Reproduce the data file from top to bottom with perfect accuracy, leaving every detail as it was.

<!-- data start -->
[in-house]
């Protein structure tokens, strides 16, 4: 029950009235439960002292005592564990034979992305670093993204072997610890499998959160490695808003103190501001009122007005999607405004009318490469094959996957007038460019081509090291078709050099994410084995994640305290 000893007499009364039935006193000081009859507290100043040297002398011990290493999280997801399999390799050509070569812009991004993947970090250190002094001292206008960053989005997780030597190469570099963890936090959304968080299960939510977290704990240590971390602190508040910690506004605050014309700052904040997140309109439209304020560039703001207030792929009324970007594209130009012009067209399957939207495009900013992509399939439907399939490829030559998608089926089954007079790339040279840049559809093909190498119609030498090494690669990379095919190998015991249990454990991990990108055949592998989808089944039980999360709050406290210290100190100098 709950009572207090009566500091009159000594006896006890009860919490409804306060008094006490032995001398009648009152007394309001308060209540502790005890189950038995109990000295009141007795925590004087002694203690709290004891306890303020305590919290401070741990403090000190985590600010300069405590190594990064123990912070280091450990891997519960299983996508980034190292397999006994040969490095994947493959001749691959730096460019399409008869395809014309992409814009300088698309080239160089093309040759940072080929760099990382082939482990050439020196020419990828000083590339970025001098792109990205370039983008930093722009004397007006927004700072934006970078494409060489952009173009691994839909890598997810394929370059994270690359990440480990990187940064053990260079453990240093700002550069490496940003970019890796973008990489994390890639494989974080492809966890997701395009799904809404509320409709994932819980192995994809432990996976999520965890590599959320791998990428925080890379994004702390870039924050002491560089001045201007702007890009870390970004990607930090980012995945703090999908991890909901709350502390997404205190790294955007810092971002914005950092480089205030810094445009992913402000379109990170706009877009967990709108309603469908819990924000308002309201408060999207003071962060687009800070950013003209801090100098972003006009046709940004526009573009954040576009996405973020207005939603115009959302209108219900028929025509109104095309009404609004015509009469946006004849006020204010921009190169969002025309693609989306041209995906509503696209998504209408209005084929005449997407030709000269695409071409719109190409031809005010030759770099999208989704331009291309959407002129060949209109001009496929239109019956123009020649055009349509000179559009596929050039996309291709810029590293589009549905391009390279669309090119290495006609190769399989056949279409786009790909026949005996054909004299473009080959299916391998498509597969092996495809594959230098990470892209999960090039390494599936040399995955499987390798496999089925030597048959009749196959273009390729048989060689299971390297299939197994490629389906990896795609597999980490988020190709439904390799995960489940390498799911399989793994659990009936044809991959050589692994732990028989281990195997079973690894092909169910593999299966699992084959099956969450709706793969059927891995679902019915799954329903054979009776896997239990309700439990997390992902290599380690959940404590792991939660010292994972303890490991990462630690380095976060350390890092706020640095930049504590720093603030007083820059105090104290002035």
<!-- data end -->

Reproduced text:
[in-house]
């Protein structure tokens, strides 16, 4: 029950009235439960002292005592564990034979992305670093993204072997610890499998959160490695808003103190501001009122007005999607405004009318490469094959996957007038460019081509090291078709050099994410084995994640305290 000893007499009364039935006193000081009859507290100043040297002398011990290493999280997801399999390799050509070569812009991004993947970090250190002094001292206008960053989005997780030597190469570099963890936090959304968080299960939510977290704990240590971390602190508040910690506004605050014309700052904040997140309109439209304020560039703001207030792929009324970007594209130009012009067209399957939207495009900013992509399939439907399939490829030559998608089926089954007079790339040279840049559809093909190498119609030498090494690669990379095919190998015991249990454990991990990108055949592998989808089944039980999360709050406290210290100190100098 709950009572207090009566500091009159000594006896006890009860919490409804306060008094006490032995001398009648009152007394309001308060209540502790005890189950038995109990000295009141007795925590004087002694203690709290004891306890303020305590919290401070741990403090000190985590600010300069405590190594990064123990912070280091450990891997519960299983996508980034190292397999006994040969490095994947493959001749691959730096460019399409008869395809014309992409814009300088698309080239160089093309040759940072080929760099990382082939482990050439020196020419990828000083590339970025001098792109990205370039983008930093722009004397007006927004700072934006970078494409060489952009173009691994839909890598997810394929370059994270690359990440480990990187940064053990260079453990240093700002550069490496940003970019890796973008990489994390890639494989974080492809966890997701395009799904809404509320409709994932819980192995994809432990996976999520965890590599959320791998990428925080890379994004702390870039924050002491560089001045201007702007890009870390970004990607930090980012995945703090999908991890909901709350502390997404205190790294955007810092971002914005950092480089205030810094445009992913402000379109990170706009877009967990709108309603469908819990924000308002309201408060999207003071962060687009800070950013003209801090100098972003006009046709940004526009573009954040576009996405973020207005939603115009959302209108219900028929025509109104095309009404609004015509009469946006004849006020204010921009190169969002025309693609989306041209995906509503696209998504209408209005084929005449997407030709000269695409071409719109190409031809005010030759770099999208989704331009291309959407002129060949209109001009496929239109019956123009020649055009349509000179559009596929050039996309291709810029590293589009549905391009390279669309090119290495006609190769399989056949279409786009790909026949005996054909004299473009080959299916391998498509597969092996495809594959230098990470892209999960090039390494599936040399995955499987390798496999089925030597048959009749196959273009390729048989060689299971390297299939197994490629389906990896795609597999980490988020190709439904390799995960489940390498799911399989793994659990009936044809991959050589692994732990028989281990195997079973690894092909169910593999299966699992084959099956969450709706793969059927891995679902019915799954329903054979009776896997239990309700439990997390992902290599380690959940404590792991939660010292994972303890490991990462630690380095976060350390890092706020640095930049504590720093603030007083820059105090104290002035």